On September 22nd, 2004, a new TV series premiered that changed the way we consume media. “Lost,” a series that has since been defined by its controversial ending, began with an amazing pilot (one of the most expensive in television history), immediately hooking audiences around the world with its breathtaking pace, explosive set pieces, intriguing characters, flashback structure, and mysterious setting. It’s now been exactly ten years since that first episode aired, so I thought it’d be cool to take a quick look back at the show to celebrate.
Shows like “Twin Peaks” and “The X-Files” paved the way for the sci-fi weirdness that “Lost” was able to air on a network television drama, and the mysteries of those earlier shows also created fervent fan bases who scoured whatever sources they could find. But “Lost” came at the perfect time: the rise of social media, coupled with co-showrunners Damon Lindelof and Carlton Cuse’s openness and willingness to engage with the fans, formed a perfect storm that provided a perfect platform for fans to talk, argue, and theorize about the overarching mysteries of the Island, the Others, Jacob, the Smoke Monster, the ageless Richard Alpert, and countless more. Never before in TV history had there been so many people so interested in solving a shared mystery, and with a much more developed internet at their fingertips than the one fans of “The X-Files” were working with in the mid-90s, “Lost” became a pop culture phenomenon.
When I watched the show for the first time, I was completely astounded on basically every level. The production values were exceptional (they shot most of the series on the Hawaiian island of Oahu – even the scenes that looked like Germany, Tunisia, and other far-off parts of the world), Michael Giacchino’s score was beautiful, the mythology was rich, the writing was compelling, and the acting was (mostly) pretty great. I was one of many who dove into Lostpedia the minute after an episode ended, parsing every clue and allusion to gain a deeper understanding of the show’s themes. “Lost” encouraged the audience to have an active experience with the series, not a passive one like the shows I grew up watching. This was new. This was exciting. And for me, it was also groundbreaking.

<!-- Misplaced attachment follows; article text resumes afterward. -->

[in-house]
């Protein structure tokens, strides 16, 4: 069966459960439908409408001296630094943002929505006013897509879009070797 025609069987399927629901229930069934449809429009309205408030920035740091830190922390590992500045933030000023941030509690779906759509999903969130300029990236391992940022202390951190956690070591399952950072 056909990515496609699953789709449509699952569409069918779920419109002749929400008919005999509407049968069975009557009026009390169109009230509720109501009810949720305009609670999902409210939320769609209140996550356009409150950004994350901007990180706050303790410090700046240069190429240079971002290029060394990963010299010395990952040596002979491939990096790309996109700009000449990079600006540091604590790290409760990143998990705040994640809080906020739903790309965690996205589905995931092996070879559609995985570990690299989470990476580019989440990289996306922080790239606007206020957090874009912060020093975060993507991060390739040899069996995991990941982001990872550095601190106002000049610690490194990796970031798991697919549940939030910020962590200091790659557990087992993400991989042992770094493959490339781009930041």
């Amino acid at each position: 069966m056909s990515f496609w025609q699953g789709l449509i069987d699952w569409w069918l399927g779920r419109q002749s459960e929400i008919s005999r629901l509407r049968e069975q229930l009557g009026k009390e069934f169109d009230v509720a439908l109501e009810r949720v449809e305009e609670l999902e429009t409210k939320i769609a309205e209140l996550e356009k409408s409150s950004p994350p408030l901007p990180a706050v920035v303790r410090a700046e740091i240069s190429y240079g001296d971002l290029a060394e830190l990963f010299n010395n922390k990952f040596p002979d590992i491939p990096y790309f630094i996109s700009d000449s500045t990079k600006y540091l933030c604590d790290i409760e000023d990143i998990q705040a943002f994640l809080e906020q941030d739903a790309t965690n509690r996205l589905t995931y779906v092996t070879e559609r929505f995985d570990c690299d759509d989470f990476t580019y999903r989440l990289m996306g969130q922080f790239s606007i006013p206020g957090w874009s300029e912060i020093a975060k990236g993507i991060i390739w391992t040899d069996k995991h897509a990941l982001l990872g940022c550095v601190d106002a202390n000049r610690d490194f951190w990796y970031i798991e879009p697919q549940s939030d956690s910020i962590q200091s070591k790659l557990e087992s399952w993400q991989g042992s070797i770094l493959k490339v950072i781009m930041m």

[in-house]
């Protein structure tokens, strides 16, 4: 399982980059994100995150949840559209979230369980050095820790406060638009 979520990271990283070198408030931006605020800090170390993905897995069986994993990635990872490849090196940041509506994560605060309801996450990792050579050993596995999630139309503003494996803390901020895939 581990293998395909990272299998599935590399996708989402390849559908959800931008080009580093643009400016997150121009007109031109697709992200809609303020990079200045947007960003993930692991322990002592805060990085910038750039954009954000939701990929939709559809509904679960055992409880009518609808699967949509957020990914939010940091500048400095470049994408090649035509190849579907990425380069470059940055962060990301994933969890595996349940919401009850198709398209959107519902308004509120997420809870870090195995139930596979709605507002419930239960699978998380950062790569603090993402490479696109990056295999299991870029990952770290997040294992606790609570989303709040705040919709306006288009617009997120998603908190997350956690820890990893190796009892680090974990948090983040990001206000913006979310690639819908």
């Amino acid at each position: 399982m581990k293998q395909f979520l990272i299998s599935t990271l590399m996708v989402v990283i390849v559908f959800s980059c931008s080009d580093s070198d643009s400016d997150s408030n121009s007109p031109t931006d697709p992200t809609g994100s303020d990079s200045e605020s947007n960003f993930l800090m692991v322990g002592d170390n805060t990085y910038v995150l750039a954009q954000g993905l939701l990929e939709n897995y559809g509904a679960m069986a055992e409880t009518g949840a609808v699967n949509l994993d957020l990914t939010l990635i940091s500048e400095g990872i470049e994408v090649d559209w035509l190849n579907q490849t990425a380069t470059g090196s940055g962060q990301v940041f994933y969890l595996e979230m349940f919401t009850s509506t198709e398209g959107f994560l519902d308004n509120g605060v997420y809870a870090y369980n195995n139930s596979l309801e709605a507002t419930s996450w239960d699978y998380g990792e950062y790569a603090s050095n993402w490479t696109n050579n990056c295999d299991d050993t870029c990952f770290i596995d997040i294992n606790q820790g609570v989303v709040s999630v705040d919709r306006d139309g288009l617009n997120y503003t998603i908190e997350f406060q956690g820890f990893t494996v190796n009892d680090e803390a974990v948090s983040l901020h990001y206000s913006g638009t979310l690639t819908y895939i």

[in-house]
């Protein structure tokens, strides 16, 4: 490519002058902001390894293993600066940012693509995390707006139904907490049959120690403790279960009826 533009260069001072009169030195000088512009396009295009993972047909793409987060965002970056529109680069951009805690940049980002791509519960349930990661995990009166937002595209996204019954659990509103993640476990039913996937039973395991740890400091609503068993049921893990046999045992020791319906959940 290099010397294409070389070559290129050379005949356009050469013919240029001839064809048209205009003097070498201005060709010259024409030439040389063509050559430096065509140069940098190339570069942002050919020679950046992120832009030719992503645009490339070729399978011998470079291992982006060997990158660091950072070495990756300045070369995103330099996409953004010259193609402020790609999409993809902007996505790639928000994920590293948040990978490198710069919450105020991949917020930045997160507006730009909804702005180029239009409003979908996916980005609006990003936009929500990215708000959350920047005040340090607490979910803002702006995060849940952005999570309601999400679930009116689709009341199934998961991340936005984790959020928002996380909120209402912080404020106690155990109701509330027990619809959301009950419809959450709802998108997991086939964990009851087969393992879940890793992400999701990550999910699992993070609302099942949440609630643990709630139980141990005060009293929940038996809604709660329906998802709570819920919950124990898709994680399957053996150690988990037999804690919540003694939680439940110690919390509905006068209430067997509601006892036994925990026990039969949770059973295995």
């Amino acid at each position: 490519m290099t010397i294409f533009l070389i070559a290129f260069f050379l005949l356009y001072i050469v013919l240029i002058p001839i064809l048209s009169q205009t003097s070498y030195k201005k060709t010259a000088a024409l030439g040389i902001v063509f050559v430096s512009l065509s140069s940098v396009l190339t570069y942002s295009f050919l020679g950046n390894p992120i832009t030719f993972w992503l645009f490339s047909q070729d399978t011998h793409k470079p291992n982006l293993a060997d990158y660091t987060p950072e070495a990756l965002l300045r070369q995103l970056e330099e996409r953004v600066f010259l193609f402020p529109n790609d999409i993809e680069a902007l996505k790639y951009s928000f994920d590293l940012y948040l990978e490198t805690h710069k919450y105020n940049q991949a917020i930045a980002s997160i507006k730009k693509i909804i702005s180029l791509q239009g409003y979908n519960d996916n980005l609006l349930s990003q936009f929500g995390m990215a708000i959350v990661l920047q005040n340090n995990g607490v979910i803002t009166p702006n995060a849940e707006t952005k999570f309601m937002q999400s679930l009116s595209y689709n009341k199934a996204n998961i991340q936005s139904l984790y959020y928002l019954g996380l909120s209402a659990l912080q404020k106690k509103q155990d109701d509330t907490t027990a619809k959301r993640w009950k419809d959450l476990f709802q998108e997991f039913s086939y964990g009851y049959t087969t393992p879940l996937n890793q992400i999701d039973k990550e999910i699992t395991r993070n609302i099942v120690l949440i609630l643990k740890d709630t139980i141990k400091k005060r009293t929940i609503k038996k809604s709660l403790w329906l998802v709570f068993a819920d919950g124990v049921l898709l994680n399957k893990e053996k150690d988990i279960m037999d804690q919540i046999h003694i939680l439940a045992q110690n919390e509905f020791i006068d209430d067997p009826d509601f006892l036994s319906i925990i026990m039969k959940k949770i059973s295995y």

Since “Lost” went off the air, no other show has come close to causing this level of fervor in me. I’ve watched some incredible TV shows since then – “Mad Men,” “The Wire,” “Breaking Bad,” “True Detective,” “Fargo,” etc. – but none of them have captured my imagination in quite the same way as “Lost.” The much-discussed series finale – which I’m convinced is STILL misinterpreted by many people who watched it – has made the series a lightning rod of controversy since it ended, and that seems to be all anyone wants to talk about these days when the show comes up in conversation. That’s a shame, because regardless of your feelings about how it wrapped up (I happened to be just fine with it, but I can easily see how many would be disappointed), there’s so much great stuff in this show that’s worth talking about, and to reduce the scope of an entire series to a final few hours and dismiss it because it didn’t end the way you wanted it to seems like a willfully pessimistic approach.
Now that enough time has passed (it’s been ten years, people!), I’d encourage you to take another look at the series and judge it with new eyes. My wife and I are rewatching the entire series for the first time since it originally aired, and even though both of us loved it, I’ll freely admit that watching it again with the knowledge of how it ends does occasionally make for a frustrating viewing experience, especially in the second and third seasons when the writers weren’t sure how many seasons they were going to have to stretch this show into.
But despite the off moments, the missed opportunities, and the occasional storylines that went nowhere, there is still so much good stuff in this show. It’s remarkable that Lindelof and Cuse were able to turn in a show of this level on a weekly basis on a major network (and keep in mind that all of those shows I mentioned earlier – “Mad Men,” “The Wire,” etc. – were all on cable, and didn’t face the restrictions and level of interference that “Lost” did), and when it’s all over, I certainly won’t look back on “Lost” bitter about how the showrunners didn’t stick the landing or have the idea that I wasted years of my life watching it. I’ll look back with fondness, and remember the best moments: The hatch, the numbers, “Not Penny’s Boat,” Hurley’s golf course, Desmond and Penny’s phone call in “The Constant,” the first reveal of Locke being in a wheelchair, Drive Shaft, Jack’s desperate plea of “We have to go back!” and one of my personal favorites, the launching of the raft in season 1’s “Exodus: Part 1,” accompanied by my favorite piece of music Michael Giacchino has ever composed:
What are your thoughts on “Lost” now that ten years have passed since its premiere? What are your favorite and least favorite moments from the show? Let us know in the comments below.
For more on “Lost,” check out my coverage of this year’s PaleyFest event, which includes comments from Lindelof, Cuse, and stories from some of the cast members about their time on the show.
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